Moving the Mikveh
Wilkes-Barre is a city of some 60,000 inhabitants in an economically depressed area of northeastern Pennsylvania. Earlier in this century, the region’s rich deposits of anthracite (hard) coal supported a prosperous mining industry, but by 1961 employment in the mines had been reduced from a high of 67,000 (1926) to a mere 5,500 men. As the market for coal continued to shrink, it seemed that the best thing an unemployed miner could do was to leave town—if he didn’t mind pulling up his roots, if he wasn’t too old, if there was any other kind of work he could do or learn, and if he had friends or relatives who would help him settle elsewhere. Over the years, thousands of miners did leave, and a kind of despair settled over Wilkes-Barre.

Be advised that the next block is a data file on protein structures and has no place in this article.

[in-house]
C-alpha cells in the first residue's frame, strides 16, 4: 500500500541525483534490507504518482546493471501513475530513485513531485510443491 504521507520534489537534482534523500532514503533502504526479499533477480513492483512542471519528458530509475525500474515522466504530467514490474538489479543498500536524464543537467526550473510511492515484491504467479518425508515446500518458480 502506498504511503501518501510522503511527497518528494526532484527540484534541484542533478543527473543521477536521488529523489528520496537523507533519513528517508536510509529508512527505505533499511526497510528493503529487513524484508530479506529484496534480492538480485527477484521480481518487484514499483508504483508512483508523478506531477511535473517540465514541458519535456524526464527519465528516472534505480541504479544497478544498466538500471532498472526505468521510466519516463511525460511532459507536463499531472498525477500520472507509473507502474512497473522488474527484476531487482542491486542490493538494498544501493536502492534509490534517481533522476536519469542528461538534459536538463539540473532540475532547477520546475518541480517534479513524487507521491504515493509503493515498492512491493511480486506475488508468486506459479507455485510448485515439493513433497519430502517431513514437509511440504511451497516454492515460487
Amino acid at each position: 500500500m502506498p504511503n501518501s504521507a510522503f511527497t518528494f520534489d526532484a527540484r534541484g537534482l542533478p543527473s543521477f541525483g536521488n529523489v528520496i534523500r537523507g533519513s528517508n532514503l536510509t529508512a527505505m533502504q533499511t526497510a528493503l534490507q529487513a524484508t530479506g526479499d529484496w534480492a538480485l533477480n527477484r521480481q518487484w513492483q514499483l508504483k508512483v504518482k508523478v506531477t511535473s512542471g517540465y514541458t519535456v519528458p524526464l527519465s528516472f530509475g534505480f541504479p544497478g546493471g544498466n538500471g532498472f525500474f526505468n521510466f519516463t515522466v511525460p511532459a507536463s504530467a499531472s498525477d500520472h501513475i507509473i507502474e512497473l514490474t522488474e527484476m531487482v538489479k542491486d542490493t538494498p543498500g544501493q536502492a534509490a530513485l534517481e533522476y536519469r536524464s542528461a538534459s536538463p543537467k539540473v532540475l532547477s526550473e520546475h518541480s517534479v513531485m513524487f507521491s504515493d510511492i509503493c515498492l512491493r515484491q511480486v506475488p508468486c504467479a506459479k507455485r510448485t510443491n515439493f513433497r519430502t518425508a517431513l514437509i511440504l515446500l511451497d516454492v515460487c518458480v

Recently, however, the city has experienced a measure of economic revival: it has managed to attract new industry, including parts of the New York garment industry; and it has ventured upon an ambitious program of urban renewal. Included in the redevelopment project was State Street, a dark alley between the downtown business area and the wholesale produce district. The object here was to raze the city’s red-light district. However, not all the shabby buildings on State Street were houses of ill repute; indeed, one of the doomed sites housed Wilkes-Barre’s mikveh, the ritual bath maintained by the city’s Orthodox Jewish community. The relocation of this mikveh was to prove more controversial than anyone had anticipated.
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